Soft cheeses are a food to avoid during pregnancy.
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Are Soft Cheeses Safe During Pregnancy? Experts Explain

Unfortunately, some soft cheeses can carry harmful bacteria.

The list of things you can’t do or need to modify during pregnancy can feel lengthy and confusing. From deli meats to coffee consumption, trampoline jumping and hot tub soaking, the rules get blurry sometimes. You know alcohol is off limits, but what about your most beloved snack food? Can you eat soft cheeses during pregnancy? Before you reach across the charcuterie board for another bite of Brie, here’s what you need to know.

What are the risks of eating soft cheeses during pregnancy?

“Soft cheese gets its ‘softness’ from the high moisture content in the cheese. Unfortunately, this makes the cheese prime for the bacteria listeria to breed and multiply,” Dr. Neely Elisha, a board-certified obstetrician, tells Romper.

This type of bacteria can cause illness if consumed, especially when you’re pregnant. “Listeria is the bacteria that can grow in soft cheeses and is dangerous to pregnant women and the baby, and can result in miscarriage or premature birth,” obstetrician Dr. Kim Langdon tells Romper.

When a person consumes listeria in soft cheese or another type of food, they can get an infection called listeriosis. According to Elisha, pregnant women can experience mild flu-like symptoms, abdominal or back pain, nausea, vomiting, or diarrhea from listeriosis, but the impacts to a fetus can be life-threatening.

“These symptoms may manifest as much as two months after having been infected with the listeria bacterium. However, the woman may not experience any symptoms at all. While the symptoms in the pregnant woman are mild, infections in the fetus or newborn baby can be severe,” Elisha stresses. She also notes that preterm labor could result, or you could lose your baby before they are born. The baby could also be born seriously ill with meningitis or sepsis and pass away after birth from the infection.

Doula and birth expert Sara Lyon tells Romper that when it comes to listeria, “It’s important to note that soft cheese isn’t the only potential carrier; other foods like deli meat and sprouts, as well as lesser recognized foods like eggs, raw fruits and vegetables are also potential carriers.” She implores pregnant moms to do their research before consuming foods that can potentially carry listeria.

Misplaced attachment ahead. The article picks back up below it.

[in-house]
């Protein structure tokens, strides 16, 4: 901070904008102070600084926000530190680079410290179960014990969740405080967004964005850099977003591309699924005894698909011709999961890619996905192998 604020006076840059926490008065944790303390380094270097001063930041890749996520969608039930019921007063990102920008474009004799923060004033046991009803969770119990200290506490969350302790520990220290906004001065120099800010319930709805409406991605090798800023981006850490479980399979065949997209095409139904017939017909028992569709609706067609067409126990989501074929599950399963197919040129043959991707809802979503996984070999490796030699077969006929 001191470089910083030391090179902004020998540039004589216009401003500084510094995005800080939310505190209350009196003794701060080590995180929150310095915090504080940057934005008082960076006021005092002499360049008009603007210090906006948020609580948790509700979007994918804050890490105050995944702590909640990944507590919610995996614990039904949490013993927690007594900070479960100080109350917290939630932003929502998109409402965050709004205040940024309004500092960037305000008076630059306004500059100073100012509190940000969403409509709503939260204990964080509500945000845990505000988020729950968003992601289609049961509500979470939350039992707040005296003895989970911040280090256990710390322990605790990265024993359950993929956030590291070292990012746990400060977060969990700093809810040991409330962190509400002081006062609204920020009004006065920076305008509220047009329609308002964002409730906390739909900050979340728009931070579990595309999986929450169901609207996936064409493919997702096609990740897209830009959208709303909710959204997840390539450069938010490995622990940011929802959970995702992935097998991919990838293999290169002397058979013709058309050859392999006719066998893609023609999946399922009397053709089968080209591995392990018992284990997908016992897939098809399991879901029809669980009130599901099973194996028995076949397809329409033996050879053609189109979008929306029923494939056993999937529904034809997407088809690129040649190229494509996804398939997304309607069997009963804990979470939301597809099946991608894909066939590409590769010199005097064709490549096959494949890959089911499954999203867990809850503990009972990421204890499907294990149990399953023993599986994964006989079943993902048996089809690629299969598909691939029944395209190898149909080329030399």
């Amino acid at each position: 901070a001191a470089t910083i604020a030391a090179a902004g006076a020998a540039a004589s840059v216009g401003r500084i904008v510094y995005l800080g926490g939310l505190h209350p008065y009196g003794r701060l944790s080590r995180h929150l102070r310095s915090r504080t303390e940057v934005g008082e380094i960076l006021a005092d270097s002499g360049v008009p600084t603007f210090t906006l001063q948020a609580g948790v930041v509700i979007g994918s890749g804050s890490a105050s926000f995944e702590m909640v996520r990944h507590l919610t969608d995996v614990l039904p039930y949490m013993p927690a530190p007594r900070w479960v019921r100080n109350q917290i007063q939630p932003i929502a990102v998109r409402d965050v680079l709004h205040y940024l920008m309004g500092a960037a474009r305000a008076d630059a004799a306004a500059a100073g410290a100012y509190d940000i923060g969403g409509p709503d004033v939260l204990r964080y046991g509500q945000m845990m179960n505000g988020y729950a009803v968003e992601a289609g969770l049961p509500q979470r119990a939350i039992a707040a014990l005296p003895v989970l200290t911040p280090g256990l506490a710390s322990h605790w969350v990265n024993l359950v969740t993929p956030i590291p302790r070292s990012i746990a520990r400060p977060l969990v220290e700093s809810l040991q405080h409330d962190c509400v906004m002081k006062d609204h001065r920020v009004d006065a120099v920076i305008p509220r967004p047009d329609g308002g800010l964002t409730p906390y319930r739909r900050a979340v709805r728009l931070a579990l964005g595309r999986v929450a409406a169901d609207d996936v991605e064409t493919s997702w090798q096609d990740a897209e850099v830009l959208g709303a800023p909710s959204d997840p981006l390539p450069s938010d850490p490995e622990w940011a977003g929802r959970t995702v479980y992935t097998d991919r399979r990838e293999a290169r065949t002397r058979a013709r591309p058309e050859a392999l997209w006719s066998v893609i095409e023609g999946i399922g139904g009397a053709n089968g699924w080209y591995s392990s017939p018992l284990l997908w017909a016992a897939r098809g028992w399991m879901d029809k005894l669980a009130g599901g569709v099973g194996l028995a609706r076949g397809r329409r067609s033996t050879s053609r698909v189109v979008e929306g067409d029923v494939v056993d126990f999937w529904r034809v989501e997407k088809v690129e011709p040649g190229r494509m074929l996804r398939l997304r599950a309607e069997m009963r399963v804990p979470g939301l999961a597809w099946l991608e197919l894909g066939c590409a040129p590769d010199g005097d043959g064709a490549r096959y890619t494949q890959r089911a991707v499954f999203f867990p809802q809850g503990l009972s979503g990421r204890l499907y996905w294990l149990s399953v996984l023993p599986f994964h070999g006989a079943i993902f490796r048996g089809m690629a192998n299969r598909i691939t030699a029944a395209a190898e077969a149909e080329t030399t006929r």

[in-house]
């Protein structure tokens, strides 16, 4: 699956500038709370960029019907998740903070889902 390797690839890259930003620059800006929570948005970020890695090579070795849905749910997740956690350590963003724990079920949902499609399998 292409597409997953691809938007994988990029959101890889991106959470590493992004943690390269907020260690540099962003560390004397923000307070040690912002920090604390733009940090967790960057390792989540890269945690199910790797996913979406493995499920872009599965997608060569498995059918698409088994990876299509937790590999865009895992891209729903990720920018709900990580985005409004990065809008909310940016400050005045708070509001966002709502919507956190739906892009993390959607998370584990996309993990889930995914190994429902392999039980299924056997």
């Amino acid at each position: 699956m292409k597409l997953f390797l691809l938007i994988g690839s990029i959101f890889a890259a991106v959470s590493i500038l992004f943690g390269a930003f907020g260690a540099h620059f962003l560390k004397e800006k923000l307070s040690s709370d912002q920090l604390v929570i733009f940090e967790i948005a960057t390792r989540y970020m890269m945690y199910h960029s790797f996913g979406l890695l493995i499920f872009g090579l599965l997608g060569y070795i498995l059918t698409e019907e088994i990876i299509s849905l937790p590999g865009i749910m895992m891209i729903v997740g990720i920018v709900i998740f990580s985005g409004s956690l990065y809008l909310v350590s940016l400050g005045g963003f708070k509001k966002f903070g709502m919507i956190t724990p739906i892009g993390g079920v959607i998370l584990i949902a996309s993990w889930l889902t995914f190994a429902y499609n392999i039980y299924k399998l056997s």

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Can you eat any soft cheeses during pregnancy?

The official recommendation from the Centers for Disease Control and Prevention (CDC) is that pregnant women should avoid soft cheeses made with unpasteurized milk and only purchase soft cheeses with the word “pasteurized” on the label. This means that most types of cream cheese, cottage cheese, and mozzarella, though soft in nature, are OK as long as they’re pasteurized. (Go ahead and smear that bagel, y’all.)

Blue-veined cheeses are one group of soft cheeses that Elisha specifically cautions women to avoid during pregnancy. “To avoid getting listeriosis during pregnancy, you should not eat any soft blue-veined cheeses such as Danish blue or gorgonzola. These cheeses are made with mold and can contain listeria,” Elisha tells Romper. “Other soft cheeses such as brie, camembert, roquefort, and feta, and Mexican cheeses like queso blanco and queso fresco also should not be eaten.”

In general, experts agree with the CDC’s recommendation, though some urge expectant parents to take an even more conservative approach when choosing soft cheeses due to the potential risks involved. As always, if you aren’t sure what foods you should or shouldn’t consume during pregnancy, your personal doctor or healthcare provider is the best guide.

How can you know which cheeses are safe to eat during pregnancy?

“Non-soft cheese and those that that are made with pasteurized milk are safe to eat during pregnancy,” Elisha tells Romper. So if you do get a craving for cheese, Swiss, cheddar, and gouda are all solid, safe options.

But how can expectant moms know whether their favorite cheeses fall into this category? Simply put: check the label.

“If you’re purchasing cheese from a mainstream supermarket, it will probably be well marked with the contents, including pasteurized vs. unpasteurized milk. If you’re buying from a shop that’s staffed with cheese mongers, simply ask them for guidance,” Lyon recommends. “Never be afraid to appear any type-of-way. You won’t enjoy the cheese if you’re eating it worried about the consequences, so get the info!”


Dr. Neely Elisha, D.O., board-certified OB-GYN at Inspira Health

Dr. Kim Langdon, OB-GYN with Medzino

Sara Lyon, birthing expert, doula, author of The Birth Deck and You’ve Got This: Your Guide to Getting Comfortable with Labor